Last Wednesday 6th July, Ogilvy Labs hosted its Future Travel Lab Day in the Amphitheatre. With speakers and exhibitors from across the travel and tourism sectors, many insights were shared throughout the day as presentations were given to clients and people from across the Ogilvy Group. Here are our top takeaways from the event:
1. Your brand story must be authentic
Paul Archer, Managing Director of Duel and Guinness World Record holder for the longest ever journey by taxi, explained that a brand needs a story built on experiences. Having travelled around the world in a taxi, generating a huge amount of press from publications such as the Wall Street Journal, he explained that if he had gone with the intention of becoming famous he would have failed. He set off on his journey to have fun with a friend and this snowballed into fame, setting the foundation for his future business, a crowdsourcing content site, simply by chance.
2. Engage your target market by making experiences bespoke
Chad Cribbins, CEO of Firef.ly, a personalised travel guide, emphasised that it’s no longer enough to offer people experiences. Instead, businesses must tailor their offer to the consumer to create brand loyalty and stand out from their competitors. The more tailored the offer, the more appealing it is to the target audience.
3. The future is sharing
The sharing economy has been growing for seven years now, according to Benita Matofska, founder of non-for-profit organisation The People Who Share, and is estimated to be worth £15 billion already. Using Airbnb and Uber as examples, Benita said that those who have succeeded most in the sharing economy are also in the travel and tourism sectors. It is predicted that the sharing economy will become 20 times bigger in the next decade and Benita pointed out that businesses who can work with this community are set to profit most from this expansion.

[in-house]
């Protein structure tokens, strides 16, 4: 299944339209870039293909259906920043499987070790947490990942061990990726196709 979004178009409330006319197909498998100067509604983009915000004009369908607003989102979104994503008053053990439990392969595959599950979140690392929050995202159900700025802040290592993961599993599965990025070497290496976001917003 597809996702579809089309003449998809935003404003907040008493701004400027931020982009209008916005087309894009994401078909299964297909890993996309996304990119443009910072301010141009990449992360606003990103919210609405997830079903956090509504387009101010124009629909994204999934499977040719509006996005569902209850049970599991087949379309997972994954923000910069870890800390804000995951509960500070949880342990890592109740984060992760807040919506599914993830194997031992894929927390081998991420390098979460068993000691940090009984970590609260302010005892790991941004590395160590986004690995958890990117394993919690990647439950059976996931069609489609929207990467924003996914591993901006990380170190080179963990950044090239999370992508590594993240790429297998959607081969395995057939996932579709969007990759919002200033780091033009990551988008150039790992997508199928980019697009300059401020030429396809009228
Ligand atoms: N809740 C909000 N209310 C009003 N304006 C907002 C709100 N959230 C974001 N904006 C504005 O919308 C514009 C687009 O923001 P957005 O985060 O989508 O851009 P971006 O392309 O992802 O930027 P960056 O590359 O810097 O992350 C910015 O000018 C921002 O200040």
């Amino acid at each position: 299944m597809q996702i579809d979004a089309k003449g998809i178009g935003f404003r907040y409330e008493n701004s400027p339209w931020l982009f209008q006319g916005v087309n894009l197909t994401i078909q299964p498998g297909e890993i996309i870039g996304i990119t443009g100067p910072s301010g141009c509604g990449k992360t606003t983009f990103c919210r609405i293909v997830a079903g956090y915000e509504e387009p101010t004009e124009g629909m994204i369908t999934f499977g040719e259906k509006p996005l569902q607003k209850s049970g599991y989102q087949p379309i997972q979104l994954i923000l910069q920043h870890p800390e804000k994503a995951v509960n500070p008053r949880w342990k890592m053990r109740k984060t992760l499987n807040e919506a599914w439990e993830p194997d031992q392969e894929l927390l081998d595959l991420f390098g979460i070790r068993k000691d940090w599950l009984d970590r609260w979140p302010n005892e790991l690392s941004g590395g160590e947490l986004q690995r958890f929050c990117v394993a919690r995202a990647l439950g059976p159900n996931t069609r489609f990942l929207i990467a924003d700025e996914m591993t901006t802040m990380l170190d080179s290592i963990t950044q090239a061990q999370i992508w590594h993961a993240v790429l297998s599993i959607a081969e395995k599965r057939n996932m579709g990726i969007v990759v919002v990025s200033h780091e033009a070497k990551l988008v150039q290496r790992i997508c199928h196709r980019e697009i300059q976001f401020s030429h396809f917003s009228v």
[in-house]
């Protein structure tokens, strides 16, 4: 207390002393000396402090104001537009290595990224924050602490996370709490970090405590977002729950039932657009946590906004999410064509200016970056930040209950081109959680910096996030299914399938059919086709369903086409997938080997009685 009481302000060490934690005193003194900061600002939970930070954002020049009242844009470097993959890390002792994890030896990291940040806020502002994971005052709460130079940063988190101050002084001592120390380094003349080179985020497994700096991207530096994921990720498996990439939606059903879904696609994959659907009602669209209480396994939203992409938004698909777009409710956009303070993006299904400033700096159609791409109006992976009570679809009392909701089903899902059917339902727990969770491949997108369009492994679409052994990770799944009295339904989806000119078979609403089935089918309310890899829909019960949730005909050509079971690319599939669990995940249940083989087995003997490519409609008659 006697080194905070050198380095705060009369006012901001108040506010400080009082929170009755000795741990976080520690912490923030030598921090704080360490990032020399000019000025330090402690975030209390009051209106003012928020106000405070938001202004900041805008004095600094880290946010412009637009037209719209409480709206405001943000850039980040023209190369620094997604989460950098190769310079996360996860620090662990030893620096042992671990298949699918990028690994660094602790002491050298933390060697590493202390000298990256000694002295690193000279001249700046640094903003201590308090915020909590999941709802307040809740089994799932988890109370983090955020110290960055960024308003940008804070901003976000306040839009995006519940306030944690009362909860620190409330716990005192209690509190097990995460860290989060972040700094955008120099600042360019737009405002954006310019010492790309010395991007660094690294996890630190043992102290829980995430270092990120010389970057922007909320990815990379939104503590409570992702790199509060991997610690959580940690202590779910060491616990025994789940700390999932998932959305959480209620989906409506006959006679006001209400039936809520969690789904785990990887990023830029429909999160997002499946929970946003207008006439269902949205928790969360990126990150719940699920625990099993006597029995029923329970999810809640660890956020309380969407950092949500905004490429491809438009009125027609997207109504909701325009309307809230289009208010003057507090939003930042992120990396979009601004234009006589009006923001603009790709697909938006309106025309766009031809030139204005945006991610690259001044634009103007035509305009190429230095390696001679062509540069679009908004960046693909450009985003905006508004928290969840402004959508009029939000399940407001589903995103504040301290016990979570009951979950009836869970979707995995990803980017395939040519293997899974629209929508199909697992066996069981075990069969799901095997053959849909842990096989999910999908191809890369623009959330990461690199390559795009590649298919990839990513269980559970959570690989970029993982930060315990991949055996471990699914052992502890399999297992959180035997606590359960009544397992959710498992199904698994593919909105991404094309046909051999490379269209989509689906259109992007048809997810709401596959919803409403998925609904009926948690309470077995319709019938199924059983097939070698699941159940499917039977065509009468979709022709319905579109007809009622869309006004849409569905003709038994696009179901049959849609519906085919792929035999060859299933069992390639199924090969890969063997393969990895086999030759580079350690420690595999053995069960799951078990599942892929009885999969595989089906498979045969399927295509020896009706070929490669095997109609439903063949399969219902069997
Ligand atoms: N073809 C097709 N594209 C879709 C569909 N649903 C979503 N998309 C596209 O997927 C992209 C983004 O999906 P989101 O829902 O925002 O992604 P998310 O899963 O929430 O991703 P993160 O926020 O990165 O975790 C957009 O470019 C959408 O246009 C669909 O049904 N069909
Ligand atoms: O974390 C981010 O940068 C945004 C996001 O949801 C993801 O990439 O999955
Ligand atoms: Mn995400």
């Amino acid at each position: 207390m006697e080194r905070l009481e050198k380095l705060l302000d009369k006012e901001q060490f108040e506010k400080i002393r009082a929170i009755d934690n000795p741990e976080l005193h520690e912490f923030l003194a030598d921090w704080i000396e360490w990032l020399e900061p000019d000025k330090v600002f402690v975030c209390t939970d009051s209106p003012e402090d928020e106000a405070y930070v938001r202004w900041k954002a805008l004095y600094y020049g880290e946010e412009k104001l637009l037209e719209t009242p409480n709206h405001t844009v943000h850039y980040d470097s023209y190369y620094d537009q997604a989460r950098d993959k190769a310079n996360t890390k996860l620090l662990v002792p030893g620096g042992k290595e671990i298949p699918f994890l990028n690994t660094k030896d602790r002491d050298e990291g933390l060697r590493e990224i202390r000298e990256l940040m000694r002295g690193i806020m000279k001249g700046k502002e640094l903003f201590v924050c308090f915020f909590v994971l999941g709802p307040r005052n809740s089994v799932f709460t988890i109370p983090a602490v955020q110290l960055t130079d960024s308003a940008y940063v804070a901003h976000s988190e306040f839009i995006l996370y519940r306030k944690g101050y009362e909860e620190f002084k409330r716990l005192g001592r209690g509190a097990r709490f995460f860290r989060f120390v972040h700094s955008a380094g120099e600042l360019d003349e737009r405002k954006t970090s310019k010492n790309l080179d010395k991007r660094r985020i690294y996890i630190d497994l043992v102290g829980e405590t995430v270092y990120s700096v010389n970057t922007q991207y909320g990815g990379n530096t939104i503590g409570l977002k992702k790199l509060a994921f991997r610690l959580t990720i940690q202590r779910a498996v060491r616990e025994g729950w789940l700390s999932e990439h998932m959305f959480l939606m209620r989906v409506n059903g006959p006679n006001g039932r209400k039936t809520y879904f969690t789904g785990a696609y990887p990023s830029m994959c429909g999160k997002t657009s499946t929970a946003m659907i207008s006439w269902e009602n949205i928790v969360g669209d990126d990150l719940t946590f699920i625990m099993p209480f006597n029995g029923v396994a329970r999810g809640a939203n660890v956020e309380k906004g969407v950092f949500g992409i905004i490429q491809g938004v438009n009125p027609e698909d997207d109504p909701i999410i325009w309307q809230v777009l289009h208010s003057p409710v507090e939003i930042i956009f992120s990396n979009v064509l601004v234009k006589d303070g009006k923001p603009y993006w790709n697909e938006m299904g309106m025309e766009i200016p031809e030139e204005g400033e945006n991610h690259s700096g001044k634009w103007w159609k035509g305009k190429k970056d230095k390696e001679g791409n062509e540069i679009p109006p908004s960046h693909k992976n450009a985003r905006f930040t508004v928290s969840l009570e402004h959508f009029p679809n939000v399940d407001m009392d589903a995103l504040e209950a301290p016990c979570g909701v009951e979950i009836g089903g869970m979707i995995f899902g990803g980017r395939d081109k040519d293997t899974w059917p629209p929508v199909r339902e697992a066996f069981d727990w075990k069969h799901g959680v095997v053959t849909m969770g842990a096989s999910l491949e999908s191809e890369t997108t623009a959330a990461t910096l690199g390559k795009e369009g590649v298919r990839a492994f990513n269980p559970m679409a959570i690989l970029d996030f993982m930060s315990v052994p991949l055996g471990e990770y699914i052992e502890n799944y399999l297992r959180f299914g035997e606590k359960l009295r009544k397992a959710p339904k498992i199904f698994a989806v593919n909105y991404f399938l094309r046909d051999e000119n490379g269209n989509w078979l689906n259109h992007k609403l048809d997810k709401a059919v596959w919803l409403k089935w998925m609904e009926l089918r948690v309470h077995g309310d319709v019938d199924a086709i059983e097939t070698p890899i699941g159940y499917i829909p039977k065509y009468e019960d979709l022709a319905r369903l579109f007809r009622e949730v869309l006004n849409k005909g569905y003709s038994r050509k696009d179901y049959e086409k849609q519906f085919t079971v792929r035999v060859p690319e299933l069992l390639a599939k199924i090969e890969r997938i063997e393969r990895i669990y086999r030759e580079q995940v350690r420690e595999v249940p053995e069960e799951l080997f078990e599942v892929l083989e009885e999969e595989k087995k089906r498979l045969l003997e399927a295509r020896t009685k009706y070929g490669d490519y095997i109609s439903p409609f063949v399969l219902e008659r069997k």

4. If tailoring experiences is the door to success then data is the key
1.4 billion passengers use London transport every year and each day those people are providing TfL with vast quantities of data. Jason Da Ponte, Innovation Manager for TfL, reiterated Chad Cribbins’ view of bespoke experiences but emphasised that the best way to fulfil this goal is with detailed data analyses. There are millions of iBeacons on the TfL network which record temperatures, timings, voice volumes and countless other factors in order to analyse the quality of each passenger’s journey. TfL can use this system to make infrastructural changes to create better experiences for its customers.
5. We will only continue to travel if our destinations are still enjoyable
With an ever-growing population, Rachel Armstrong, a sustainability innovator and frequent TED talker, explained that it is more important than ever that we try to find ways of helping our environment to accommodate this growth. In the Los Angeles area alone, 10 metric tons of plastic fragments, such as plastic bags, straws and soda bottles, are carried into the Pacific Ocean every day. Rachel believes that the solution to this lies in creating hybrids of algae and plastics to help biodegradation as well as creating materials with the properties of living organisms. Her underlying message was that in the future there won’t be a travel or tourism industry if we continue to destroy the environment around us.
6. People value experiences over possessions now
Marshall Manson, CEO of Ogilvy PR UK, and Rory Sutherland, Vice Chairman of Ogilvy & Mather Group UK, agreed that people would rather pay for an experience rather than a product these days. For example, a trip to Machu Picchu is seen as exotic and adventurous whereas buying a car is simply seen as the norm. With this in mind, it’s clear to see why people who tailor experiences in the sharing economy will profit more than those who do not offer personalised, cheaper alternatives.